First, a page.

Professional horse player Jeh Stirling, however, does not believe anything would have changed if he had not pressed the issue or if Halfacreed had not gone to then-Ariculture Minister Chuck Strahl with his concerns last October.

Stirling, 47, went to the agency in March 2006 after raising the harness-racing charting issue with Woodbine on repeated occasions over 23 months.

"The system didn't work, period. I suggest someone does something to get the system working," said Stirling, who was hired by Woodbine last spring.

Stirling said he believes the agency is in "a conflict of interest" by having its budget funding come from 0.8 per cent of every dollar bet.

Halfacreed is now calling for a major overhaul of the agency that would include an audit by Auditor General Sheila Fraser and a change in the way the agency is funded.

Agriculture Minister Gerry Ritz' office referred queries to the agriculture department.

Does anyone else think that trainers who send over the "wrong horse" for a published workout should get more than a $5000 fine? How about a year to 5 year suspension? The betting public needs more protection.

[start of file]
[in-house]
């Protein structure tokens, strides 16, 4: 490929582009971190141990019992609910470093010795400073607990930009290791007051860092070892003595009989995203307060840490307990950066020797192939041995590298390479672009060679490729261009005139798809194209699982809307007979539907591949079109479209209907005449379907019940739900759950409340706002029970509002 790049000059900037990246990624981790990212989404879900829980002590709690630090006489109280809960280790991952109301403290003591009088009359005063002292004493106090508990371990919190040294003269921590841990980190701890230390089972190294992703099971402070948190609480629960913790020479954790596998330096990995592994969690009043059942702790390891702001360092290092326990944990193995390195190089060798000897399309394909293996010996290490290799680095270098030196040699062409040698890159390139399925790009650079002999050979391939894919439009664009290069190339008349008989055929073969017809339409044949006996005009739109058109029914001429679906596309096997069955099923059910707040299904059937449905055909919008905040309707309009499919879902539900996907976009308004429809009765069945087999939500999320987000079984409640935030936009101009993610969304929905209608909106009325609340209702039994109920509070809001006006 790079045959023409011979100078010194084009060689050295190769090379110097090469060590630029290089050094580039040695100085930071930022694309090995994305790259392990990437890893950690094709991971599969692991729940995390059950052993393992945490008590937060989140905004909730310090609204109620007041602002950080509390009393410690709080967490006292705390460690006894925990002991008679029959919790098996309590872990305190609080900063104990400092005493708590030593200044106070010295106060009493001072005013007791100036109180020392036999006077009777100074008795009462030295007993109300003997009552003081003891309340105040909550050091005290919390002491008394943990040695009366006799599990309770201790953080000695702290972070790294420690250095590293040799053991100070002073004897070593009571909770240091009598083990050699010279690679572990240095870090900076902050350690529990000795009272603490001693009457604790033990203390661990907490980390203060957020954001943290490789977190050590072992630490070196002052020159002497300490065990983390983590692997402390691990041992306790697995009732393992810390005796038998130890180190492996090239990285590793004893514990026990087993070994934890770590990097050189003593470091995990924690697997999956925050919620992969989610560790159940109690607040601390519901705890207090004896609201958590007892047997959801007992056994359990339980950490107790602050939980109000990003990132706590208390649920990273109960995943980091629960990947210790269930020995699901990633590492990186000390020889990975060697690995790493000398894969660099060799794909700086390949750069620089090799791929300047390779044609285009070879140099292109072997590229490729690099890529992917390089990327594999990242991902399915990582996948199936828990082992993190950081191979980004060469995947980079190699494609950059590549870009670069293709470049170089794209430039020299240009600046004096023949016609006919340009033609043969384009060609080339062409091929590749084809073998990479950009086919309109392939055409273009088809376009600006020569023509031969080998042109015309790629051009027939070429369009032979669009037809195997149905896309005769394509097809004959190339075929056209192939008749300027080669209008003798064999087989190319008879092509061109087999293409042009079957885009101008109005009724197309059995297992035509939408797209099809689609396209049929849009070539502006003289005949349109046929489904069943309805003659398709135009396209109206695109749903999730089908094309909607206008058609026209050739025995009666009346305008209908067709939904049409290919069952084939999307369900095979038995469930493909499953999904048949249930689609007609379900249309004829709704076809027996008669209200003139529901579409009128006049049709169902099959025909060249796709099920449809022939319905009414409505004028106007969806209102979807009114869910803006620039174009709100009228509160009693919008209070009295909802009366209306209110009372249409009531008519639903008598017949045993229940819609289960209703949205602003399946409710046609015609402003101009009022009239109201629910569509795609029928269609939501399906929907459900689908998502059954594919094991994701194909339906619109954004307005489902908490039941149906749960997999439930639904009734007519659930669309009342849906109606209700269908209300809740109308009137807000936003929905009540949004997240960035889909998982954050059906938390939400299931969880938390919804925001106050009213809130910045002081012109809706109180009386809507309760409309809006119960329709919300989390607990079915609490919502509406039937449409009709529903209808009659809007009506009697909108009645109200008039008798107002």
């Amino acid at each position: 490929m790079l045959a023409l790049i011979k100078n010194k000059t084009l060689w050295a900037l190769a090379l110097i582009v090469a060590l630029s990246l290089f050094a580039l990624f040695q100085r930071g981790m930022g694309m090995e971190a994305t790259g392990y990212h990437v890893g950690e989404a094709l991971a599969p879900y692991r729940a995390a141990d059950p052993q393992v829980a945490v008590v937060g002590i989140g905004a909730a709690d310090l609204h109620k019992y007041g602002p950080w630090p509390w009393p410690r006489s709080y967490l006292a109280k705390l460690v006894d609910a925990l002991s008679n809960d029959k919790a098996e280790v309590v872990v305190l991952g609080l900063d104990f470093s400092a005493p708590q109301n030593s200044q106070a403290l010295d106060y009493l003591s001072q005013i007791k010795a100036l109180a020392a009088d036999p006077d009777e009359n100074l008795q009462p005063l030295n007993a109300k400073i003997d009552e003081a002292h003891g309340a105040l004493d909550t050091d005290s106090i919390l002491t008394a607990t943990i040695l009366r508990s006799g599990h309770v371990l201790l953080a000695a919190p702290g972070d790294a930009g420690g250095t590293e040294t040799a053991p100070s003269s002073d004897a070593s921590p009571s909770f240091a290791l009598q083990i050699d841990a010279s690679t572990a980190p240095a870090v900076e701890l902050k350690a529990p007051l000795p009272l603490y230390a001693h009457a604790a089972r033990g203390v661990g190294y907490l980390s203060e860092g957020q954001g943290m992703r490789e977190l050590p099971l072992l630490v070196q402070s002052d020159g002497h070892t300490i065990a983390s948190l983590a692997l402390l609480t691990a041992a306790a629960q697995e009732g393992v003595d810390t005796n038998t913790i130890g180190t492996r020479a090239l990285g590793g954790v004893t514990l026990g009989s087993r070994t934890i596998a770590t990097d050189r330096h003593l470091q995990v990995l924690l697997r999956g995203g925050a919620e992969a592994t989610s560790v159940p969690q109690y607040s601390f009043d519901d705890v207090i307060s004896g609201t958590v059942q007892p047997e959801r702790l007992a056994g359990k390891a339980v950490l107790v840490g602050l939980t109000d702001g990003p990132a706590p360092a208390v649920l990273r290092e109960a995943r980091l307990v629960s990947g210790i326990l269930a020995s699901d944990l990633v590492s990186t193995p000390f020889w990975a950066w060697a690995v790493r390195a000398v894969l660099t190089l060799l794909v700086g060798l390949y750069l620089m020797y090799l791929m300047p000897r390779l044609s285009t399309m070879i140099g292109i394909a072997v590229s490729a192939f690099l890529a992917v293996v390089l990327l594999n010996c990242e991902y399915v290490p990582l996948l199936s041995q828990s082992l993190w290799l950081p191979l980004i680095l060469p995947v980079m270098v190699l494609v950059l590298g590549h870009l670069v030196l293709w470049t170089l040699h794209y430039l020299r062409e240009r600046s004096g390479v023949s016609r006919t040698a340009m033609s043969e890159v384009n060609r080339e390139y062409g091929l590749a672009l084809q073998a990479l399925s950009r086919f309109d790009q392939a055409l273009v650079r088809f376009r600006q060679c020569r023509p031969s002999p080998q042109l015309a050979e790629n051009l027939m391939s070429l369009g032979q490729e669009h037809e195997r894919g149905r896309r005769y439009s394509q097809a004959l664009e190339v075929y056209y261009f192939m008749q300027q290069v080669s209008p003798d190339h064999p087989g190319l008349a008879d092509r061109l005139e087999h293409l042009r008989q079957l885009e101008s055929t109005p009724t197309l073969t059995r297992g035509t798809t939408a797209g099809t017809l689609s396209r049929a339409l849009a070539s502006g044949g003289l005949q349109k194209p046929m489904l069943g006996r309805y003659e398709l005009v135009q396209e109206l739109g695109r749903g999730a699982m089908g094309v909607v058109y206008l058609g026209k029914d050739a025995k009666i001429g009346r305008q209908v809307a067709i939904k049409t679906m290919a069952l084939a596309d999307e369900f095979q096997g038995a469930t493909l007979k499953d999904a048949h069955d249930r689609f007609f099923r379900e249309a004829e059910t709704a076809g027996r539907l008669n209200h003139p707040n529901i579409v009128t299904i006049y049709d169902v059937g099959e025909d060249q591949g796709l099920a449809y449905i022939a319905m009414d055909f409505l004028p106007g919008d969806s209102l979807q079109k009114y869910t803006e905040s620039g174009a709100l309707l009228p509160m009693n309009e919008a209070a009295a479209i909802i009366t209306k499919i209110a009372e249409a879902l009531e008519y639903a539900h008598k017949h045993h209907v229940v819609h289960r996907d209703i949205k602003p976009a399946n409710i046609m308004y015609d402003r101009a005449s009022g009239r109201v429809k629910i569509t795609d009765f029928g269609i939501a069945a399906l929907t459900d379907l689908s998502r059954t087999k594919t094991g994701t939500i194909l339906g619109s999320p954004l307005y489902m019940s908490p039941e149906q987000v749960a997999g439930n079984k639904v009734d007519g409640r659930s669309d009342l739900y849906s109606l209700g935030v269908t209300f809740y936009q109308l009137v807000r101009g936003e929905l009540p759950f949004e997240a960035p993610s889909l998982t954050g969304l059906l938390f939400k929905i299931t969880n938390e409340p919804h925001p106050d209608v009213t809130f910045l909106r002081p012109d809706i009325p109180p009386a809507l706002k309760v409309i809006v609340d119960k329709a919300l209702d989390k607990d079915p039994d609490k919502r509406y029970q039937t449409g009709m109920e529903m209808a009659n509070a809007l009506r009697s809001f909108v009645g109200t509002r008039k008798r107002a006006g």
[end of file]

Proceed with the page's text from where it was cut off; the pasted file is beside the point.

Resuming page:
Great Canadian Gaming to put 600 slot machines at Hastings

Opinion on the the Sealy Hill reversal: Can football games outcomes be reversed because of bad calls? No. The same should apply to Ontario horse racing. The bettors of Sealy Hill don't feel very good about this reversal from a betting standpoint.

Still no commitment regarding Fort Erie's request for a bigger cut from the OLG.

Washington DC joins Arizona in banning internet wagering on horse racing

Kentucky Stewards Suspend Cobra Venom Trainer Biancone For One Year


I went 1 for 3 last week which makes my total for the year a respectable 8-3-1.

New Orleans by 3 is due for a blowout victory. Lets see how Reggie Bush can do without Deuce.

Is Kansas City really underrated? Take the 2 points at home against Jacksonville and find out.

Houston giving 5 to Miami. Someone knows something. Houston will romp.